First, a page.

Comparing Hawaii’s State Constitution to the U.S. Constitution:
A Comparative Analysis
Legislative language used to craft constitutional documents can be intentionally restrictive or open to interpretation to give governments parameters for interpreting laws to appropriately regulate society. State constitutions are generally more detailed than the U.S. Constitution. This is not to say that there are not similarities between what is contained in the state constitutions and the federal Constitution. For example, Hawaii’s constitution and the U.S. Constitution both include a preamble that lists general rights afforded to the people of Hawaii and, alternatively, the United States. Both constitutions contain articles specifying the powers of the legislative, executive, and judicial branches. State constitutions tend to diverge from the federal Constitution in outlining the rights and responsibilities of local entities. Hawaii’s constitution has 18 articles compared to 7 in the U.S. Constitution. Within these articles are more detailed topics such as how the state deals with elections, taxation, local government, public health, and conservation policies. This comparative analysis will discuss the Hawaiian constitution to the U.S. Constitution in terms of the similarities and differences in their bill of rights and a comparison of their provisions for protection of privacy rights.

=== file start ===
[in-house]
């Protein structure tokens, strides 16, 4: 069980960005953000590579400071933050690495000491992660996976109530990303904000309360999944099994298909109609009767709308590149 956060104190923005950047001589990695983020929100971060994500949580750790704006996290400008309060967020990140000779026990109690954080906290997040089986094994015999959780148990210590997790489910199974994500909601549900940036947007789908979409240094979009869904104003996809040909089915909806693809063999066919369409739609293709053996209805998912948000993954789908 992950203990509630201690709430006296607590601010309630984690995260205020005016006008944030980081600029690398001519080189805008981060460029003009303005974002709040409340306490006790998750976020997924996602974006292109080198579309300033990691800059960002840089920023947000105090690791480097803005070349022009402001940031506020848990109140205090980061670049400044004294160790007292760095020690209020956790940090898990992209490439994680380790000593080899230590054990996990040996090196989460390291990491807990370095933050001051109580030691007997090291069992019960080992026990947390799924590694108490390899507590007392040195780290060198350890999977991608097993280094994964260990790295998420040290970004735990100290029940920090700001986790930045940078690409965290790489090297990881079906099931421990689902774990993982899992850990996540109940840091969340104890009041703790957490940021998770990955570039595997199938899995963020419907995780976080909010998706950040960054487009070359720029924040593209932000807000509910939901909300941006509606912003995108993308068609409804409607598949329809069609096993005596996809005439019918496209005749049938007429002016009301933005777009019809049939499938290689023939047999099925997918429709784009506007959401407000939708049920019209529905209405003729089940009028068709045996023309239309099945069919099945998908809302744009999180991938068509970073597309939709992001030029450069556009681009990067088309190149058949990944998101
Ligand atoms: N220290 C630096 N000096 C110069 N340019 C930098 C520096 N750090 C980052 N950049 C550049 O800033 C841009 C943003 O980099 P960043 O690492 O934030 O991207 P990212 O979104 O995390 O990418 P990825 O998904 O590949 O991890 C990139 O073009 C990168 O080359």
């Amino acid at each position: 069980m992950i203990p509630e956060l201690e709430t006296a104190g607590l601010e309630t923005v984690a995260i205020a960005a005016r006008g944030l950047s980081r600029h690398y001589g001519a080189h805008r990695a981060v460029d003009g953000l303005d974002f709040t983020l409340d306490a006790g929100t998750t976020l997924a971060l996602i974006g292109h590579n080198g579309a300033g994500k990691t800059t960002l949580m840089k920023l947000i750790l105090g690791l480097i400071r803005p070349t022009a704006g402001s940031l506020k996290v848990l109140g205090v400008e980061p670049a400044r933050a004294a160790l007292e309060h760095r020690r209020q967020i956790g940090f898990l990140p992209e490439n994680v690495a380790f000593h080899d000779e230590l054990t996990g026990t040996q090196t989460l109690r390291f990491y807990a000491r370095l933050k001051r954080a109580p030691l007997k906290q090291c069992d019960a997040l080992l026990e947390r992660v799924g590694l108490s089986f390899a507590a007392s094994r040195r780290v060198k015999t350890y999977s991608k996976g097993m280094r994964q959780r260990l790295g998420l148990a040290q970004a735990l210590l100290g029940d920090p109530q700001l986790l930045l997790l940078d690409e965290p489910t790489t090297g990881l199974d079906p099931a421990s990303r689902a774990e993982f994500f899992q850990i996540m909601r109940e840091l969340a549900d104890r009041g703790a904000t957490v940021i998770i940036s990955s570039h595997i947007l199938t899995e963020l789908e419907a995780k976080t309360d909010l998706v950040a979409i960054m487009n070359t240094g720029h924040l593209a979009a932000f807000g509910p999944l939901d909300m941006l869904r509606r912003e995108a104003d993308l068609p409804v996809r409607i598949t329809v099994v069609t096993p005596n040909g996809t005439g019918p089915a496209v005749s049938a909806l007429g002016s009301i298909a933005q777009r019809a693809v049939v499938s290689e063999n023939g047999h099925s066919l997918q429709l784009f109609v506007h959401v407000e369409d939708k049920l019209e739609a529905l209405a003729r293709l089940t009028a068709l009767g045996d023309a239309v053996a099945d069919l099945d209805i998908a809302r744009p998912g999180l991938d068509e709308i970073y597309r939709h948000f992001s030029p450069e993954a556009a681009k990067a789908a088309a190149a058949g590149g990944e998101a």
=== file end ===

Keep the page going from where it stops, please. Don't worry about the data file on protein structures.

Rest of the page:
The U.S. Constitution’s Bill of Rights and the Hawaii State Constitution’s Bill of rights are similar in their approach to outlining citizen’s protected rights. Like the U.S. Bill of Rights, Hawaiians are specifically guaranteed freedom of religion, speech, assembly, and petition. For example, in article 1.4 of the Hawaiian Bill of Rights, “No law shall be enacted respecting an establishment of religion, or prohibiting the free exercise thereof, or abridging the freedom of speech or of the press or the right of the people peaceably to assemble and to petition the government for a redress of grievances.” This is reflective of the article three of the U.S. Bill of Rights which declares that, “Congress shall make no law respecting an establishment of religion, or prohibiting the free exercise thereof; or abridging the freedom of speech, or of the press; or the right of the people peaceably to assemble, and to petition the Government for a redress of grievances.” As a second point of comparison, protections are guaranteed for due process for citizens accused of crimes in both bills of rights. For example, Hawaiians are protected against discrimination and are promised equal protection under the law. In article 1.5 of the Hawaii Bill of Rights it states, “No person shall be deprived of life, liberty or property without due process of law, nor be denied the equal protection of the laws, nor be denied the enjoyment of the person's civil rights or be discriminated against in the exercise thereof because of race, religion, sex or...